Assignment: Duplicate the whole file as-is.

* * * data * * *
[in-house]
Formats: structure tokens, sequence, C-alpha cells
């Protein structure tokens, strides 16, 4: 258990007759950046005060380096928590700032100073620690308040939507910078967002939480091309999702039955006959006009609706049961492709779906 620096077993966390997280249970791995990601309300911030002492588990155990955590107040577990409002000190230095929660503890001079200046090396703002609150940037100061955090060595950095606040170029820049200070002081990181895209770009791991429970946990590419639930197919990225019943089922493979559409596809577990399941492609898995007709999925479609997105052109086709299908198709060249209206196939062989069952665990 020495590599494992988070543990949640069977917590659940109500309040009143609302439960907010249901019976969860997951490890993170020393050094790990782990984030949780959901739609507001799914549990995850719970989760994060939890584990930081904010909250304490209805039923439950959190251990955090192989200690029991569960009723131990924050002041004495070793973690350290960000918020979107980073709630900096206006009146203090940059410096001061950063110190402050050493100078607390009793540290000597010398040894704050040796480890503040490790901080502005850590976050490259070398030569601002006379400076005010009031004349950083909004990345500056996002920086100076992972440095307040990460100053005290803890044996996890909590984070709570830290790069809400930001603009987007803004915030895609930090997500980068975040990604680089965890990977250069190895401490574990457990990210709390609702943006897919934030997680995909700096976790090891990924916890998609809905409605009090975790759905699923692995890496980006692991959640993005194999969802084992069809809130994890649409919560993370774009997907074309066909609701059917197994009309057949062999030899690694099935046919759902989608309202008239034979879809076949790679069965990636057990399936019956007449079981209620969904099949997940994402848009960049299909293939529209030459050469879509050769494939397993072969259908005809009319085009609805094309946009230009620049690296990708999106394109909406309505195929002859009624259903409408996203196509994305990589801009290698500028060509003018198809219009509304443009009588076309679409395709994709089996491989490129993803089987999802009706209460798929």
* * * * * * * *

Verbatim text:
[in-house]
Formats: structure tokens, sequence, C-alpha cells
């Protein structure tokens, strides 16, 4: 258990007759950046005060380096928590700032100073620690308040939507910078967002939480091309999702039955006959006009609706049961492709779906 620096077993966390997280249970791995990601309300911030002492588990155990955590107040577990409002000190230095929660503890001079200046090396703002609150940037100061955090060595950095606040170029820049200070002081990181895209770009791991429970946990590419639930197919990225019943089922493979559409596809577990399941492609898995007709999925479609997105052109086709299908198709060249209206196939062989069952665990 020495590599494992988070543990949640069977917590659940109500309040009143609302439960907010249901019976969860997951490890993170020393050094790990782990984030949780959901739609507001799914549990995850719970989760994060939890584990930081904010909250304490209805039923439950959190251990955090192989200690029991569960009723131990924050002041004495070793973690350290960000918020979107980073709630900096206006009146203090940059410096001061950063110190402050050493100078607390009793540290000597010398040894704050040796480890503040490790901080502005850590976050490259070398030569601002006379400076005010009031004349950083909004990345500056996002920086100076992972440095307040990460100053005290803890044996996890909590984070709570830290790069809400930001603009987007803004915030895609930090997500980068975040990604680089965890990977250069190895401490574990457990990210709390609702943006897919934030997680995909700096976790090891990924916890998609809905409605009090975790759905699923692995890496980006692991959640993005194999969802084992069809809130994890649409919560993370774009997907074309066909609701059917197994009309057949062999030899690694099935046919759902989608309202008239034979879809076949790679069965990636057990399936019956007449079981209620969904099949997940994402848009960049299909293939529209030459050469879509050769494939397993072969259908005809009319085009609805094309946009230009620049690296990708999106394109909406309505195929002859009624259903409408996203196509994305990589801009290698500028060509003018198809219009509304443009009588076309679409395709994709089996491989490129993803089987999802009706209460798929």